Red Bull is holding out on sorting out a new contract with Daniel Ricciardo because it wants to get the whole ‘what engines are we going to have next year’ situation out of the way first.

With both Renault and Honda expected to bring upgrades to the next race in Canada it should prove a decent point of comparison. Renault has made huge gains on its rivals in terms of race pace but still lacks the party mode that gives Mercedes and Ferrari its edge in qualifying. And given how tough overtaking is proving to be at some circuits, that’s not the best situation.

Honda, meanwhile, has been having such a quietly impressive season that if nobody told you what was powering the Toro Rossos this year, you would never guess it was Honda (based on how it looked during the last three years with McLaren, anyway!)

There will of course be advantages and disadvantages to going with either, and Red Bull is expected to make a decision in the next month or so. But that could be too late – forget power units, by that time, the team could have lost another huge factor in the team’s best results over the last few years – Daniel Ricciardo.

Christian Horner has openly said he wants Ricciardo to stay with the team (why wouldn’t you?!), but Ricciardo wants a championship. He might feel that’s not possible with either Renault or Honda, in which case Red Bull’s choice may well end up sealing the Aussie’s fate. ‘Nah, I don’t want no Honda engines, I’m off to Ferrari – see you later lads’, he might say.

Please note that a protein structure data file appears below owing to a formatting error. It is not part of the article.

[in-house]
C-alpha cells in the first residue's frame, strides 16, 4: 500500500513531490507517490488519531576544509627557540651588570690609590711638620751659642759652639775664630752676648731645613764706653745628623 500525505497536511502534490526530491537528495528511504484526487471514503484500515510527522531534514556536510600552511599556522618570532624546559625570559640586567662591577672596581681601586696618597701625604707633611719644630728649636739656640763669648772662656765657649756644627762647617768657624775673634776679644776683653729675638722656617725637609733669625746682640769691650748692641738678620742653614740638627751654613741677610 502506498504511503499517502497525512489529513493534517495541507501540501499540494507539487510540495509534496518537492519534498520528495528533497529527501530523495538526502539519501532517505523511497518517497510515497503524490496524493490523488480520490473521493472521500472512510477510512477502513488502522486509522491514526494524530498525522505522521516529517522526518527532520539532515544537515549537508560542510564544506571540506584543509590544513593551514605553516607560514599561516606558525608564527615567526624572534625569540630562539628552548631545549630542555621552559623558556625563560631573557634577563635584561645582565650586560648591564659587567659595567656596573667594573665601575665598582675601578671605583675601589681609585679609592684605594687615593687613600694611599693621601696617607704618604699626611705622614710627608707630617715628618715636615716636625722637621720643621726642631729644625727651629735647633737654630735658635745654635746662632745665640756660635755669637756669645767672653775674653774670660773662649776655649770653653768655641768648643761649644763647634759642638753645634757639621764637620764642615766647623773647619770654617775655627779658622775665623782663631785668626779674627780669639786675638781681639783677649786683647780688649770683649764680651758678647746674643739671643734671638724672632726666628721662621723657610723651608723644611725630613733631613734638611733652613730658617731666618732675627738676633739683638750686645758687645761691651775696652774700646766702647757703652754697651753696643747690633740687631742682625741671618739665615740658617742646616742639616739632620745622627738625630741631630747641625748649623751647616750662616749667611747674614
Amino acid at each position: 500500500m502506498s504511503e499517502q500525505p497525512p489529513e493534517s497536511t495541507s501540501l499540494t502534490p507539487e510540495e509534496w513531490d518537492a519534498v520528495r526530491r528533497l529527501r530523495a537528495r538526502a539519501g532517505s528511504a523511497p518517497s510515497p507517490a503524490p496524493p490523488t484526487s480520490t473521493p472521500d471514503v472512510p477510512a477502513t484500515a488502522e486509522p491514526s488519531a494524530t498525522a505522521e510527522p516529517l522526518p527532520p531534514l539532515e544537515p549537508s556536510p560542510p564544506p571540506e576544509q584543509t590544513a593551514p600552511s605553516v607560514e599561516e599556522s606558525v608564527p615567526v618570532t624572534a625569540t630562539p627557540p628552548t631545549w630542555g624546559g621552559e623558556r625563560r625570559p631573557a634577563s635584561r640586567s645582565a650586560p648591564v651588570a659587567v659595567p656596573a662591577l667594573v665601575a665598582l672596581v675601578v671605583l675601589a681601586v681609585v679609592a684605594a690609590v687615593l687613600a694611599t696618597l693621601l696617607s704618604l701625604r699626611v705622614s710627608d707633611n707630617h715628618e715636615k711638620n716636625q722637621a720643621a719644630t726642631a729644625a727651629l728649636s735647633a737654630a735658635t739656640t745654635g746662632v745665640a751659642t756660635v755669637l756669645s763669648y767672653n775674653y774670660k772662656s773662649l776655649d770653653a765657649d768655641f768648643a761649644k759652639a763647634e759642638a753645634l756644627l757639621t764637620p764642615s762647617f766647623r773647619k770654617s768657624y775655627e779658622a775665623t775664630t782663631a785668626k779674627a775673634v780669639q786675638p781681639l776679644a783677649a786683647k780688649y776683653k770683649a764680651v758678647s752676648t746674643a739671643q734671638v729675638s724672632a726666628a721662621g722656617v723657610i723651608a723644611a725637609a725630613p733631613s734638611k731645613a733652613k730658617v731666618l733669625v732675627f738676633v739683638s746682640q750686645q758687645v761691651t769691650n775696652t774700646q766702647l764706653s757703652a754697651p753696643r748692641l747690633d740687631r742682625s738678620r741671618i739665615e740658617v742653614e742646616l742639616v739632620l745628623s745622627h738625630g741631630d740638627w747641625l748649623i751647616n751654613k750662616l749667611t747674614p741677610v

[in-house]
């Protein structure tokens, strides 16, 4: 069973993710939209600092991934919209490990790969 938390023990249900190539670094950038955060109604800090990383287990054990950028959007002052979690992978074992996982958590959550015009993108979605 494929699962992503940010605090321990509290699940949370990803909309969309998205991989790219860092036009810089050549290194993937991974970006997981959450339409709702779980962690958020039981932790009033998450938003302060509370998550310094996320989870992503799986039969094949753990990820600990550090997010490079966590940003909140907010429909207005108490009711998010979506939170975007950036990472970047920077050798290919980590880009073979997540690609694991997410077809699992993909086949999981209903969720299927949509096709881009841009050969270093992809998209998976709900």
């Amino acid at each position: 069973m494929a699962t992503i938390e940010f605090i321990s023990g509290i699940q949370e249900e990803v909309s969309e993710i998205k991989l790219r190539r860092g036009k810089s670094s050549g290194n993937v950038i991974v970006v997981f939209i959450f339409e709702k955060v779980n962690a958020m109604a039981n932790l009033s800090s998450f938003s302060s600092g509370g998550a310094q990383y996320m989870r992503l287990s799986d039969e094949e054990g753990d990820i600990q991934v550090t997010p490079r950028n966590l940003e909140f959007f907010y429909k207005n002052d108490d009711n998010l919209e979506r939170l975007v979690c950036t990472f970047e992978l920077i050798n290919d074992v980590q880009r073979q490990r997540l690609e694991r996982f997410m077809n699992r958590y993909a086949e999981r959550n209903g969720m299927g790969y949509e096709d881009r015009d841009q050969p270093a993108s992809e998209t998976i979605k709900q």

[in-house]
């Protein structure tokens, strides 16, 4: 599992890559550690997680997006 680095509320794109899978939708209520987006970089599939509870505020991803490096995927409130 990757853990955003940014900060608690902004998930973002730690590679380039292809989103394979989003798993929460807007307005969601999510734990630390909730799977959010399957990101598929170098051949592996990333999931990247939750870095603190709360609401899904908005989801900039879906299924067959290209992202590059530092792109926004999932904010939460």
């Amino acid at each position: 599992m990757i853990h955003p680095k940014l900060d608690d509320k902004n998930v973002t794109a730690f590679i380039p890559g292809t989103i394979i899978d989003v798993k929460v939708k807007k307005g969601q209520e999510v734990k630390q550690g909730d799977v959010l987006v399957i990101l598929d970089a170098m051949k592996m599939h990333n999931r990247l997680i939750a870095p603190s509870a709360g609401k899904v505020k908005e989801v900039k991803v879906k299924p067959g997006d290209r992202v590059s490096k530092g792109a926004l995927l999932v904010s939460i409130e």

Alternatively, he might not really fancy waiting for a decision that might end up getting dragged out for months – just look at McLaren’s situation last year – which therefore affects the design and competitiveness of the RB15. In that case, he could just end up signing for Ferrari or Mercedes anyway because it simply becomes less of a risk than an underdeveloped Red Bull-Honda.

It’ll still be a tough decision for Danny Ric, especially as his Monaco weekend has probably made it even tougher. On the one hand, it showed that with less of a difference in PU performance, Red Bull is very much a force to be reckoned with. But it also showed that the PU is still the team’s Achilles’ Heel – if his problems had happened at, any other track, chances are he’d have slowly slipped down the order into retirement.

At the moment, Ricciardo surely holds all the cards in terms of negotiation and – assuming Ferrari and Mercedes actually want him – he could well have free choice of where he drives in 2019. However, too much choice can be a bad thing – just look at what happened when Jean Alesi got to choose between Williams and Ferrari in the early 90s…